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Notes from the Introduction

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I'm polishing up the introduction for the 2010 book today. Here are a couple of clips that you might find interesting, particularly those who haven't bought the book in previous years.


Grade A prospects are the elite. They have a good chance of becoming stars or superstars. Almost all Grade A prospects develop into major league regulars, if injuries or other problems don't intervene. Note that is a major "if" in some cases.

Grade B prospects have a good chance to enjoy successful careers. Some will develop into stars, some will not. Most end up spending several years in the majors, at the very least in a marginal role.

Grade C prospects are the most common type. These are guys who have something positive going for them, but who may have a question mark or three, or who are just too far away from the majors to get an accurate feel for. A few Grade C guys, especially at the lower levels, do develop into stars. Many end up as role players or bench guys. Some don't make it at all.

A major point to remember is that grades for pitchers do NOT correspond directly to grades for hitters. Many Grade A pitching prospects fail to develop, often due to injuries. Some Grade C pitching prospects turn out much better than expected.

Also note that there is diversity within each category. I'm a tough grader; Grade C+ is actually good praise coming from me, and some C+ prospects turn out very well indeed., especially ones at lower levels.

Finally, keep in mind that all grades are shorthand. You have to read the full comment for my full opinion about a player, the letter grade only tells you so much. A Grade C prospect in rookie ball could end up being very impressive, while a Grade C prospect in Triple-A is likely just a future role player.



My approach is a blend of sabermetrics and traditional scouting. I'm not an original or particularly brilliant sabermatrician, but when you do this long enough you know what to look for. I also respect traditional scouting methods, although I do give them a skeptical eye at times. Some traditionalists look at stat-oriented analysis as "performance scouting," but history shows that, for players in pro ball (especially the higher levels), the statistics become better and better measures of their true worth as prospects, rather than just their perceived physical tools.

Personally I think you have to look at both the numbers and the scouting reports to get a good feel on a player, and seeing the player in person is always very helpful, even indispensable in many cases. In a perfect world I'd get to see every player in this book, but alas I don't have the kind of travel budget or family situation that would allow that. When I can't see a player in person, I'll watch video when available or talk with friends or other sources who have seen him.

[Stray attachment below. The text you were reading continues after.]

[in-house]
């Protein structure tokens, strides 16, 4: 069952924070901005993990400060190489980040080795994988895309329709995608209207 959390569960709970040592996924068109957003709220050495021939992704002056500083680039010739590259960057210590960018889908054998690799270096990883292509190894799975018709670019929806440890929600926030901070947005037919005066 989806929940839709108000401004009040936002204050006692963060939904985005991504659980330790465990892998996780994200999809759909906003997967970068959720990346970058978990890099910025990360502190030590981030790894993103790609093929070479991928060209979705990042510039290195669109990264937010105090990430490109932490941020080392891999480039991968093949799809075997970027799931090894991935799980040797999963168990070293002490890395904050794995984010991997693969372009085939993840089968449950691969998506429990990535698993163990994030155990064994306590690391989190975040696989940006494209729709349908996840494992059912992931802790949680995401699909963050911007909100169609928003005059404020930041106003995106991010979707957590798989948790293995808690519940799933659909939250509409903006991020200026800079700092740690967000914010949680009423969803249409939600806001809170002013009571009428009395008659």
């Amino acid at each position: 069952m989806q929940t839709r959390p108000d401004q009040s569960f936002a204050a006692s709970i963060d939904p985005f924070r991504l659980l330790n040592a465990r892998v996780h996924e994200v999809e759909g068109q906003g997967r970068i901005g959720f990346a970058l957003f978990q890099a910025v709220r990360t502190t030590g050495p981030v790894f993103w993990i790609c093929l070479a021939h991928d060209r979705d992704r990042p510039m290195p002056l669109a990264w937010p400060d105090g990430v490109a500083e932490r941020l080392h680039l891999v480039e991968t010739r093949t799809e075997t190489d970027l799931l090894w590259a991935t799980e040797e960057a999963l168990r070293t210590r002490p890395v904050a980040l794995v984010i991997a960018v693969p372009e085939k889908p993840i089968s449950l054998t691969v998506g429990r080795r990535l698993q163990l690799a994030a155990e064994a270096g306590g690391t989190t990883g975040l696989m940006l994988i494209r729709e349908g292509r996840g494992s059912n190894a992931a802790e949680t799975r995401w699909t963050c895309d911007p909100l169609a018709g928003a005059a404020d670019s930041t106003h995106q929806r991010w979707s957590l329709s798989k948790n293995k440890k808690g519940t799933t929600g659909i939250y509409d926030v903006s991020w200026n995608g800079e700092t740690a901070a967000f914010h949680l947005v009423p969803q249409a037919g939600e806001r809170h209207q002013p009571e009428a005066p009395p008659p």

Here is how I evaluate position players.

Traditionally, scouts use the "Five Tools" to evaluate position players. These tools are hitting for average, hitting for power, running, throwing, and fielding. It makes sense to look at amateur players in this way, since statistics at the high school and college level can be unreliable due to great variations in the quality and context of competition. But judging players already in professional ball solely by the Five Tool Approach is misleading and can lead to bad results.

I've taken the Five Tool concept and tried to refine it into what I call the Seven Skills. The choice of the word "skill" is deliberate. A hammer is a tool, but knowing what to do with it is a skill. The seven skills in baseball are: controlling the strike zone, hitting for power, hitting for average, offensive speed, fielding range, fielding reliability, and throwing utility.

Strike zone judgment is extremely important. Statistically, we should look at the ratio of walks and strikeouts to at-bats and plate appearances, and walks and strikeouts to each other. Generally, a hitter should have a walk total equal to at least 10 percent of his plate appearances. You can eyeball this by just looking at at-bats and increasing the relevant ratio to at least 12 percent if you like.

The relationship between walks and strikeouts is also important. Some successful hitters don't draw many walks, but most of them don't strike out much, either, making their living on contact. Some successful hitters will strike out a lot, but most of them draw walks as well.

There are few examples of consistently successful hitters who strike out frequently AND don't draw walks. There are a few, but not many. Ideally, we want hitters who draw walks AND make contact, which is usually a sign of extremely good plate discipline. Players like that also tend to be the best prospects.

Players with plate discipline problems often fail to reach their ultimate physical ceilings.